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Data drives corporate social responsibility in tourism

 

Digital transformation has implications for sustainability and corporate social responsibility — particularly in the tourism industry.

On the one hand, implementing new technology can be potentially costly, risky and environmentally taxing. On the other, upgrading existing systems offers new data and insights into a business’s sustainability effects. The tradeoff is complex and, in many industries, increasingly more difficult to quantify as transformations advance.

Tourism is one of the world’s largest and fastest-growing industries. To keep up with the ever-changing needs of tourists, businesses in the tourism industry are embracing digital transformation. Companies are adapting new-generation technology to all facets of travel organizing. Some examples include contactless check-in, keyless room access and virtual tours, which let potential travelers scope out a location before committing to the trip. As such, destination managers, hoteliers, educators, students, investors and tourism planners all play a part and need to understand the effect that innovation has on sustainability.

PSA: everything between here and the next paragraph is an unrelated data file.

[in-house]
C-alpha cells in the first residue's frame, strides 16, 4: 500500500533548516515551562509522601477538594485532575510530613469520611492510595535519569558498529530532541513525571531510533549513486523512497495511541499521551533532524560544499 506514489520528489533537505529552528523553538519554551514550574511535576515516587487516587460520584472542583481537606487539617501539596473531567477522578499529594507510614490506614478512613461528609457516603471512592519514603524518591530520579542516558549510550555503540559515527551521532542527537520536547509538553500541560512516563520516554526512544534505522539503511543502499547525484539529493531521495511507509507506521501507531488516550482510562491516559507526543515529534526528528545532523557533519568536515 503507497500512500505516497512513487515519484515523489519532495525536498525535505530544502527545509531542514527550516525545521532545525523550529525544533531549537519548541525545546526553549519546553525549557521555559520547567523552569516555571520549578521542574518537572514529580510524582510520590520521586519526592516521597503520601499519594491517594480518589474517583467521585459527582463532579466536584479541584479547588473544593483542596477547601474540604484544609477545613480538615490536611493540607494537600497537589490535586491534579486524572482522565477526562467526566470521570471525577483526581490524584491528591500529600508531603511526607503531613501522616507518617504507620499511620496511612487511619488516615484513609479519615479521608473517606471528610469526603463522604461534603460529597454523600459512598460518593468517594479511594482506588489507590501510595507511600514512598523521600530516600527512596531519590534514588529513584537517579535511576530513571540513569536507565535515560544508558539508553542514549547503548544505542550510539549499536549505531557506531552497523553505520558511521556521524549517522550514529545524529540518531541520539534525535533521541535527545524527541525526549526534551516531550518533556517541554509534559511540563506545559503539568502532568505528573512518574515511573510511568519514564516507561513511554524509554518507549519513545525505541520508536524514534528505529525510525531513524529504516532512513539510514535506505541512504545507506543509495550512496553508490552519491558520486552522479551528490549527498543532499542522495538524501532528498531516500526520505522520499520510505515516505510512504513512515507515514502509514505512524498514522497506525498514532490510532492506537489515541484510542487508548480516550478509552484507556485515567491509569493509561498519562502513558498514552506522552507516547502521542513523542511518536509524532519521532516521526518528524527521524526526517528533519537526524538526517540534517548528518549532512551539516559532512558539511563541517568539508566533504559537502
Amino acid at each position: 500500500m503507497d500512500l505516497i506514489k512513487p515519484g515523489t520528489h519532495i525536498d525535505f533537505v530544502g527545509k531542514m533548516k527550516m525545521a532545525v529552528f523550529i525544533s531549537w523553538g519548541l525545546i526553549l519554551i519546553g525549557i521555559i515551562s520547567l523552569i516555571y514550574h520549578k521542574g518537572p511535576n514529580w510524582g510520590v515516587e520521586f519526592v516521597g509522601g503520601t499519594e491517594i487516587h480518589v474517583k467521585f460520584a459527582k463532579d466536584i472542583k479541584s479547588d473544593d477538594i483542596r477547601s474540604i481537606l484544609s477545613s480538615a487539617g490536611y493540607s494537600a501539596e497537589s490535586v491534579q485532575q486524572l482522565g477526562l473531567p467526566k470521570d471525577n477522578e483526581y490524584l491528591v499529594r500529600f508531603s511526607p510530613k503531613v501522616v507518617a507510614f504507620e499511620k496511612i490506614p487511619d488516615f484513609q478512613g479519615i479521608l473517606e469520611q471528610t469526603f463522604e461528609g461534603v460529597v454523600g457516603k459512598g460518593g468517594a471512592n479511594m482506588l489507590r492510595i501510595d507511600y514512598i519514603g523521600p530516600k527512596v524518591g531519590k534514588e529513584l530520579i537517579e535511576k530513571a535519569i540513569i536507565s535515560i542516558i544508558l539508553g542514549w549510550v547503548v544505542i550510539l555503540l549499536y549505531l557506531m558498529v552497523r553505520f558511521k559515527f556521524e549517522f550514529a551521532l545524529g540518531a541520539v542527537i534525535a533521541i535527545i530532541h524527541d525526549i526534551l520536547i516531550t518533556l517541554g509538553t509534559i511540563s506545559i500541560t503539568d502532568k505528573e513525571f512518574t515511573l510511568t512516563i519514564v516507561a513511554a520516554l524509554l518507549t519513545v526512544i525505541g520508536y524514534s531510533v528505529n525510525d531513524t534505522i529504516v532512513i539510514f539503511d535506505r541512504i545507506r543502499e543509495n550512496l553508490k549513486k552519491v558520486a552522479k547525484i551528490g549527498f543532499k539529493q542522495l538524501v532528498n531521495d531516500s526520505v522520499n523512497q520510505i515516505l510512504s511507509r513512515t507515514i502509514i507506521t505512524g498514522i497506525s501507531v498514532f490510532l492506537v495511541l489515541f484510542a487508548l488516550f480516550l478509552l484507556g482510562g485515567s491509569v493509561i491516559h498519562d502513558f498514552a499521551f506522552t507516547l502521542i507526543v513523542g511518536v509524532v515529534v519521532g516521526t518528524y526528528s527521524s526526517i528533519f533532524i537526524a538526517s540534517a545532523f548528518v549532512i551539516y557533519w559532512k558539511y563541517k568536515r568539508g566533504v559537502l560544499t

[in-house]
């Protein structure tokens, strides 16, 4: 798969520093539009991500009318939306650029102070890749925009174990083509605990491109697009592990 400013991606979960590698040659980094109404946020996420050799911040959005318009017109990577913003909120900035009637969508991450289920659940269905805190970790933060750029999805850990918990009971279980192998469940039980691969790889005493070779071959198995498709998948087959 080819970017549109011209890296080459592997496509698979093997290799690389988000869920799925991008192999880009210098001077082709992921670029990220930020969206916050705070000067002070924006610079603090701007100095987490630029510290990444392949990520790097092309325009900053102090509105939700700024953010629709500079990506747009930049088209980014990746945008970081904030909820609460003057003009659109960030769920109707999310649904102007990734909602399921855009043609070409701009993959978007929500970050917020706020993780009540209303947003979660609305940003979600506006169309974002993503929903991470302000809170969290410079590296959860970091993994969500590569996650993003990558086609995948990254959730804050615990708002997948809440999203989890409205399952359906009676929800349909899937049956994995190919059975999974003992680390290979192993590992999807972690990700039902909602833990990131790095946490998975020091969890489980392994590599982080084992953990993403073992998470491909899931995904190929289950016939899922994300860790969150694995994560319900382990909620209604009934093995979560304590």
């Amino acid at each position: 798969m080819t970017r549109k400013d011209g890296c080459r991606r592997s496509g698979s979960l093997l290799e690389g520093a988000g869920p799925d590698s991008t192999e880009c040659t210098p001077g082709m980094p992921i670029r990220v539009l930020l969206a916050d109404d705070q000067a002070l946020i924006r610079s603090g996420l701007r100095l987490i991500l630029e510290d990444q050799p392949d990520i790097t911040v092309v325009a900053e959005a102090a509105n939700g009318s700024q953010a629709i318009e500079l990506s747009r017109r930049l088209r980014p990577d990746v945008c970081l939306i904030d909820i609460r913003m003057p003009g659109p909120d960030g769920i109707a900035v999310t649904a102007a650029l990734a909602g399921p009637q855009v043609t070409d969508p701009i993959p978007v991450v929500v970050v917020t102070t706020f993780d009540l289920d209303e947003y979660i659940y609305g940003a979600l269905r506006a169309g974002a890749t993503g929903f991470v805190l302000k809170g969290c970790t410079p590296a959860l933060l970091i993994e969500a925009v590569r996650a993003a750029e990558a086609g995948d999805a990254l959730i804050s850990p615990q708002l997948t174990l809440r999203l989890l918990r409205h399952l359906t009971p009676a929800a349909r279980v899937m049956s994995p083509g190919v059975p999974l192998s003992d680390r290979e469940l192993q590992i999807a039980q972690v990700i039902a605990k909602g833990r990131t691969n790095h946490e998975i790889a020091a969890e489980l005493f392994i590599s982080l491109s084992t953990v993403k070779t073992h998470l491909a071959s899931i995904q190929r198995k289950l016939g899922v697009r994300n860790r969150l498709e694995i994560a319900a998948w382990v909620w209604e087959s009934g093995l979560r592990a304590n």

In Chapter 6 of Sustainability, Big Data, and Corporate Social Responsibility, Mohammed El Amine Abdelli argues that, to achieve a long-lasting, sustainable digital transformation in the tourism industry, practitioners need to embrace big data and transformative learning to realize new-generation technology’s potential impact. Abdelli also emphasizes the importance of marketing innovations — like the adoption of mobile marketing campaigns — and the corporate social responsibility perspective on sustainability in digital transformation.